Eating, in its most simplistic sense, is an act of satisfying a human need or desire. Similar to Art, eating is a sensory experience that encourages us to perceive and react to the space in which communication is performed. By focusing on the experience of eating, Cradle explores the aspects of the embodiment of food that suggests intimate gestures to emplace the hand and the meal. How might the form of an object surrounding food be used as material to transform eating? 
In this series, I am investigating whether a new combination of objects’ forms can lead to engaged awareness of the hand, object, and food. This nine-week exploration aimed at imagining new forms from which we embrace our food with our hands and move our eyes away from glowing screens in order to avert care and attention to what we put inside of us. This work translates form and volume to present new gestures that reinterpret what it means to eat.
Duration: 9 weeks, solo research project
Skills: UX Research, Prototyping, Material and Form Exploration
Class: Craft of Use
Instructor: Lynda Grose

photo I took at Dallas Airport, 2017

According to  food psychologist Brian Wansink, “We are not designed to actually keep track of how much we’ve consumed.“Most of us seem to rely on the size – the volume – of the food to tell us when we’re full. This unawareness with eating can become a problem in both health and food waste.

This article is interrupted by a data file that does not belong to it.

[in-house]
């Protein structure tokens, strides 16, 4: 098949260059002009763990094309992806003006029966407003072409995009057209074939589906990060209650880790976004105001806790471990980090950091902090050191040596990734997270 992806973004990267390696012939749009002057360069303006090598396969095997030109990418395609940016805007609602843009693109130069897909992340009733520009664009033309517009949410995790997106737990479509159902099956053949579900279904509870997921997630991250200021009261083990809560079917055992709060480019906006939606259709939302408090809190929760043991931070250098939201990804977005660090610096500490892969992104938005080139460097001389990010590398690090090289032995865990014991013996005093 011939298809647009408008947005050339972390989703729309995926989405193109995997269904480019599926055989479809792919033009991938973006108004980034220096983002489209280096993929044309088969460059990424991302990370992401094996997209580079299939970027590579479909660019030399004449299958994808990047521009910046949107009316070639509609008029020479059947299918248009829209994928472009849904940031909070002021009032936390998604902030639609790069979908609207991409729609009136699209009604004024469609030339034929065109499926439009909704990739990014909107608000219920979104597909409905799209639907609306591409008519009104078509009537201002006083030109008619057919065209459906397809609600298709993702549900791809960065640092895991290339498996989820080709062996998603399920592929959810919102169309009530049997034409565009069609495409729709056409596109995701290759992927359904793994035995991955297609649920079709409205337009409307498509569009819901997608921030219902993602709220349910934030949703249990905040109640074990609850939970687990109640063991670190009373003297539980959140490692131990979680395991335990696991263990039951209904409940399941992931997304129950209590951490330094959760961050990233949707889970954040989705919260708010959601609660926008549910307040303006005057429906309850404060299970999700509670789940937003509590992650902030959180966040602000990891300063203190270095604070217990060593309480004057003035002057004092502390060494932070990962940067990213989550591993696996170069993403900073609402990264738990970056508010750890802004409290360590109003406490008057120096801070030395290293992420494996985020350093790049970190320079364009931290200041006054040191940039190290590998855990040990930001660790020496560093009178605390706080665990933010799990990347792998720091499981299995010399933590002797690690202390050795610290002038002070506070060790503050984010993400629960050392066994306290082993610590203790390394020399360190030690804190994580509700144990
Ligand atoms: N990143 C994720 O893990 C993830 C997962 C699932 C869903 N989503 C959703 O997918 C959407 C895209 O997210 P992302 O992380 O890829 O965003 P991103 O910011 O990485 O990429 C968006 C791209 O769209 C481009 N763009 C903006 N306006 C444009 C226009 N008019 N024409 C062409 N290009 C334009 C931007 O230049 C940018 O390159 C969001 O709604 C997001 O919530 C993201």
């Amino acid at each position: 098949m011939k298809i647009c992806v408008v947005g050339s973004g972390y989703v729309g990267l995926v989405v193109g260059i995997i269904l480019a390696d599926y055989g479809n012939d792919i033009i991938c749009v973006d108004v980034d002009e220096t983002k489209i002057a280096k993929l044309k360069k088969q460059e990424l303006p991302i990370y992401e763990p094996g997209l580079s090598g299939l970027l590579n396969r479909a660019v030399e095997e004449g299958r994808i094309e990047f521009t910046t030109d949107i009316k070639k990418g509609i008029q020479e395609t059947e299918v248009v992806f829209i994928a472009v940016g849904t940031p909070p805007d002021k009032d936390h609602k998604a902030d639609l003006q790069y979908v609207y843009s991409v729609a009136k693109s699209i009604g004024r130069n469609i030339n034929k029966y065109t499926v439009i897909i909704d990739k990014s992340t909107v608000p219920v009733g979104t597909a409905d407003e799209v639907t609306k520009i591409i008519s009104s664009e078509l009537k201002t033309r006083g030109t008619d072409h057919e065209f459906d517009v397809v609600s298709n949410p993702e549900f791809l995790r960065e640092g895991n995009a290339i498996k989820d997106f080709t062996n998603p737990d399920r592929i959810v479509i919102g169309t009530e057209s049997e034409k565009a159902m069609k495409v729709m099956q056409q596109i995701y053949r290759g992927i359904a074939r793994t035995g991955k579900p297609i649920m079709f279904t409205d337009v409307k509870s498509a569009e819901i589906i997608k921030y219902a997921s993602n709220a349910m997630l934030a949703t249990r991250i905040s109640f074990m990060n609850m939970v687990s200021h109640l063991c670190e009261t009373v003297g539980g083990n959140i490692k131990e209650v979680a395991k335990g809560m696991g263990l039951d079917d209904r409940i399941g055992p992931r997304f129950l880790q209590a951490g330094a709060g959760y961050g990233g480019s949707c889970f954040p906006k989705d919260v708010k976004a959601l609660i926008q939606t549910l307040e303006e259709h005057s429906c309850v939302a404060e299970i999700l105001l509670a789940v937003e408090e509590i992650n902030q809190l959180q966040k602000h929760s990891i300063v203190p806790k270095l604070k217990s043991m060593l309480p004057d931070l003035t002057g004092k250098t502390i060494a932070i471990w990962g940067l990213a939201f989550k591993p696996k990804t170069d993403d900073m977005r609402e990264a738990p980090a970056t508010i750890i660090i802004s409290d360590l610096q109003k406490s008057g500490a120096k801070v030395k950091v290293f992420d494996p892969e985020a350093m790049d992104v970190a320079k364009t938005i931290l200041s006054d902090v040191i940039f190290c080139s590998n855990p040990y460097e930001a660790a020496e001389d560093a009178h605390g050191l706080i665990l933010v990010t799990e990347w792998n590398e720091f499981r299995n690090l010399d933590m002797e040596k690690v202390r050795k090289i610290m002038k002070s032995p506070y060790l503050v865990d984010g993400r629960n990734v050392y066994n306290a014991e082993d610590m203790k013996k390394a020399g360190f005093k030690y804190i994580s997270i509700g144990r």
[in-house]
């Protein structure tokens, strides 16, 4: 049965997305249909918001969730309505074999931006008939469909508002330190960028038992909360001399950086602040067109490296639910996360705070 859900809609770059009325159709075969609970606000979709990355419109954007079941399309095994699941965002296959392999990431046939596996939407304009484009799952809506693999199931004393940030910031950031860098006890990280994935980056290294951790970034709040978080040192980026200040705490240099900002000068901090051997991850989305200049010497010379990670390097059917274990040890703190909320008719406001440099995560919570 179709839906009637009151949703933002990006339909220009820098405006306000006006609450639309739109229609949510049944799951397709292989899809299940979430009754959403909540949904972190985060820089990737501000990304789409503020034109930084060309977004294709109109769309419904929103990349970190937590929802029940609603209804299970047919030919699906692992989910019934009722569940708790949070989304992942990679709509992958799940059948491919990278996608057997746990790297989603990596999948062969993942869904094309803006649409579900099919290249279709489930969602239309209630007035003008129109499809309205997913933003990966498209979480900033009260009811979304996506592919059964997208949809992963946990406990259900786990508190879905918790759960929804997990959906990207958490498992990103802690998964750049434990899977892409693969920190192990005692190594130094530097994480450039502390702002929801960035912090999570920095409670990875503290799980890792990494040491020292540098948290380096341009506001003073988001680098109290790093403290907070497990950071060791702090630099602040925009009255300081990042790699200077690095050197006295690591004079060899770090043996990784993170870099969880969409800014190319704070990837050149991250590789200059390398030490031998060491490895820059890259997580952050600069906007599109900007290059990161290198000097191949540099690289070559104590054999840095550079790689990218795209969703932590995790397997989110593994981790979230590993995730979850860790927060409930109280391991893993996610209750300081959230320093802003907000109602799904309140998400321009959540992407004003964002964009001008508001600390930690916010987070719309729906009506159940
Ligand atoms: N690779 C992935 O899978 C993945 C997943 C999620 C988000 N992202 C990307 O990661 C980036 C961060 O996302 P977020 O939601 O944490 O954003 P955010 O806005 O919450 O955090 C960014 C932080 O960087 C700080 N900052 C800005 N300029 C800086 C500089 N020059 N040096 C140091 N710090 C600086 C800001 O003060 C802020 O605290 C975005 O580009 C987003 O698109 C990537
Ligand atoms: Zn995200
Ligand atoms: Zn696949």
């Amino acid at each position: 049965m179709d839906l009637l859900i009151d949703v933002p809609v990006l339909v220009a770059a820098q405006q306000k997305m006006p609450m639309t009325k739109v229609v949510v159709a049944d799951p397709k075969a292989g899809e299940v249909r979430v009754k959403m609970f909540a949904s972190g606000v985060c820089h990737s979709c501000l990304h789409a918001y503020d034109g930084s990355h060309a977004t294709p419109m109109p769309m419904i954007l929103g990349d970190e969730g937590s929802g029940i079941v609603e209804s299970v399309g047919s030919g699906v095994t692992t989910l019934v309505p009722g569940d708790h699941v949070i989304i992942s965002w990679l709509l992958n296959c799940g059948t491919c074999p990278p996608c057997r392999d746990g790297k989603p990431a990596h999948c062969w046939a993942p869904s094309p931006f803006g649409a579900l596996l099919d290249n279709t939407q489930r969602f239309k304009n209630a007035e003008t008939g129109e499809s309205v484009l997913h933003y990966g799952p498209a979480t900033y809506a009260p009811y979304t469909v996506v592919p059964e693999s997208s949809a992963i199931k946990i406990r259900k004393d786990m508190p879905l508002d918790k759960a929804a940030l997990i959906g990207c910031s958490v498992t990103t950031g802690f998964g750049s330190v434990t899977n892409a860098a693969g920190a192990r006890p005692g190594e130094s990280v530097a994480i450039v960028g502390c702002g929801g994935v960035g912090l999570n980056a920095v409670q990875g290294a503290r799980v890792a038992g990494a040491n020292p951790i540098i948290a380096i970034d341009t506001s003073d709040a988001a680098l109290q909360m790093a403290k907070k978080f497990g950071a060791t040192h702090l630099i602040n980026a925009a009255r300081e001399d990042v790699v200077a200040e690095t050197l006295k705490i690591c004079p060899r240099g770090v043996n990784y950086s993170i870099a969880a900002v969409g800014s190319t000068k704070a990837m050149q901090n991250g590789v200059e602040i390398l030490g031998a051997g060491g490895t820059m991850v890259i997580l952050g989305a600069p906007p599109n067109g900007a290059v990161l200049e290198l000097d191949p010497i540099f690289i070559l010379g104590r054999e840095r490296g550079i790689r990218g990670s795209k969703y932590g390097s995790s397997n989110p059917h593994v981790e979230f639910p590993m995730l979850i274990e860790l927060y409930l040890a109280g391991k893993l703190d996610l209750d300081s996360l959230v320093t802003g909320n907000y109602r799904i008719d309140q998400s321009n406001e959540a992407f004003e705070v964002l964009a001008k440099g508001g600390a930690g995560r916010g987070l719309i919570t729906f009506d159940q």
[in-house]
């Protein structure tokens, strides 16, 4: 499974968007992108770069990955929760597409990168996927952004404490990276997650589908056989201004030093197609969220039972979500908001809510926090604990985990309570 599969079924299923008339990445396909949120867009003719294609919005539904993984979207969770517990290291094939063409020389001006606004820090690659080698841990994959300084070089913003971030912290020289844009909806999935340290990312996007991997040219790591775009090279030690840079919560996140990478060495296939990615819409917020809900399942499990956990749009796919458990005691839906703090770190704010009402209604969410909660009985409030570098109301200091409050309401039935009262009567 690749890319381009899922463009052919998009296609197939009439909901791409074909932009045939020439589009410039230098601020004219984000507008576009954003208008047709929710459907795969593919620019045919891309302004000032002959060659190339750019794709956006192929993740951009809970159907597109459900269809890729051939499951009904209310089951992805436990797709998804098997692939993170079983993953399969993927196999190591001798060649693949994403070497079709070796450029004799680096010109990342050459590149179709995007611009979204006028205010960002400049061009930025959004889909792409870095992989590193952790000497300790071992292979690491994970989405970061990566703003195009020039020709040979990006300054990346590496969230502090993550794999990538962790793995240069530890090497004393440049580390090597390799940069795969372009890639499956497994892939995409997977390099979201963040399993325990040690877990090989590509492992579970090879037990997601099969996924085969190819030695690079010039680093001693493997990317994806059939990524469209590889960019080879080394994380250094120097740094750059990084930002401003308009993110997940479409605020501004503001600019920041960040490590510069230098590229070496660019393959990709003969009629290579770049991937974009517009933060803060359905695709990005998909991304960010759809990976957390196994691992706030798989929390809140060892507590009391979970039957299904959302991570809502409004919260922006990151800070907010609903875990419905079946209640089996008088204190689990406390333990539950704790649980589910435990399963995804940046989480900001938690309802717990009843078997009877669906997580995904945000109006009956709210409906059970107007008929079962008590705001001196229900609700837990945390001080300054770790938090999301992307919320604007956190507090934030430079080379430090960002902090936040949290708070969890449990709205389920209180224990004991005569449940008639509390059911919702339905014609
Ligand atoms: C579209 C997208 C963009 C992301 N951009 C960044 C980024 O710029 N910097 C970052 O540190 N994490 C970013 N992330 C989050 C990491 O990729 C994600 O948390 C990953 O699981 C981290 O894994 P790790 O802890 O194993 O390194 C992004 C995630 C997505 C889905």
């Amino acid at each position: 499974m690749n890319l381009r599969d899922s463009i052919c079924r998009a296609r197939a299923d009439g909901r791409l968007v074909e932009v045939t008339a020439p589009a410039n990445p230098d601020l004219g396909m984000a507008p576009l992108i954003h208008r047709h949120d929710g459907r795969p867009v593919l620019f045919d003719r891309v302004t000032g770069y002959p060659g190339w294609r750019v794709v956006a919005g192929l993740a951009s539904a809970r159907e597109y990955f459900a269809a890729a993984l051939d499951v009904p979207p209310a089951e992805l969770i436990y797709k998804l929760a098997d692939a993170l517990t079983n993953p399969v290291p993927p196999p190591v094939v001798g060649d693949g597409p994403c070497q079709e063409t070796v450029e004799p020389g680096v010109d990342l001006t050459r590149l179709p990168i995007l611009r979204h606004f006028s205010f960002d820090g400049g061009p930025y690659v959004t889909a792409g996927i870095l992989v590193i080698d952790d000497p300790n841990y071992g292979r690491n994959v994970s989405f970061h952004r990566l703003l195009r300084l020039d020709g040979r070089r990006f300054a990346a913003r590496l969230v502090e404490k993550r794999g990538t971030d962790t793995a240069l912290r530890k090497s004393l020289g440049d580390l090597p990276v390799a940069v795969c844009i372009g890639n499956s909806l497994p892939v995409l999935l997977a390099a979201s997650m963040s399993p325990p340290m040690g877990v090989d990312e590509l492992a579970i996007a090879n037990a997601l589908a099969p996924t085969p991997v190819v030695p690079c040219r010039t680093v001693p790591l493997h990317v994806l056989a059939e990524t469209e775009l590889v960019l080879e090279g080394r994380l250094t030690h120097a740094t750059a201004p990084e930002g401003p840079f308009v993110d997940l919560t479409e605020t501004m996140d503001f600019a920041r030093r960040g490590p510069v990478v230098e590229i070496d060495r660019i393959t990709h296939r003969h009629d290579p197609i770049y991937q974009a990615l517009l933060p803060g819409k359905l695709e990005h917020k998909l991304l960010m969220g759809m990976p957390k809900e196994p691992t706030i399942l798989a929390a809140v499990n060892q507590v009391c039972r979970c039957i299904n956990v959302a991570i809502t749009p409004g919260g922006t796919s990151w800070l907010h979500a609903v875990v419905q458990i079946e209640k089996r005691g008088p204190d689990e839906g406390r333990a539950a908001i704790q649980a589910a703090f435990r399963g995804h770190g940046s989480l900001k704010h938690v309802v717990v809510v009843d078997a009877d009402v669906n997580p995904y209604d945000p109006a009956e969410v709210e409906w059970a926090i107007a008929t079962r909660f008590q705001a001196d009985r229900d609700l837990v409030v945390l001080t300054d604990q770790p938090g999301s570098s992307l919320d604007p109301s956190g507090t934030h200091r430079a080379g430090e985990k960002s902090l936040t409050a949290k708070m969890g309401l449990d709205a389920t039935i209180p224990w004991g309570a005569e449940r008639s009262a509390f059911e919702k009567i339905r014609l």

Design Challenge
How might we help Eaters slow down and pay attention to their meal?
part A
I interviewed 15 creatives and talked to them about their lunch habits, their preferences, and their desired lunch routine. I created an infographic using Manfred Max Neef's Matrix of Human Needs to generate insights from this qualitative work. The results of these interviews made me realize that there is an opportunity to recontextualize the ritual of eating, meaning instill a new value to eating a meal. If we create an additional step to ‘lunchtime’ what would happen to the experience of eating?  In the two plating exercises below, I asked users to serve their lunch on a plate provided. Their responses inspired a series of form studies that articulated new possibilities for plating and eating a meal. 
Plating Exercise no.1 User serves their takeout on a plate rather than eating straight from the packaging
This is So much nicer to eat out of than the Whole Foods take-out cartons..” 
Plating Exercise no. 2 User serves deconstructs meal from Tupperware by using different plate sizes
“I would normally scarf all of this immediately. I’m actually feeling much more full. It feels more satisfying than eating straight out of the Tupperware. It somehow managed to make the same things feel more special. I’m slowing down to eat. It makes it feel exciting."
Part B
Form and Material Studies
In this section, I collected and studied Take-Out packaging and Tupperware and generated a suite of form studies that reinterprets its form and use. One of the key insights from my research was that the vessels have the potent ability to transform the eating experience. By reinterpreting the language of traditional packaging, this work aims to develop a new plating language and thus a more delightful eating experience. 
Rhino, quick sketches to iterate before conducting more physical models
Plans + Section Drawings
One of the turning points in this project occurred when I began to document the combinations of stacked volumes. I began to use some of the drawing techniques I've learned from architecture in order to render new vessel forms. These drawings also inspired new processes including vacuum forming and further explorations with plastics that are not shown here. 
At the end of the semester, our class of exhibited our work at the Hooper Gallery at the California College of the Arts from December 13-15, 2017.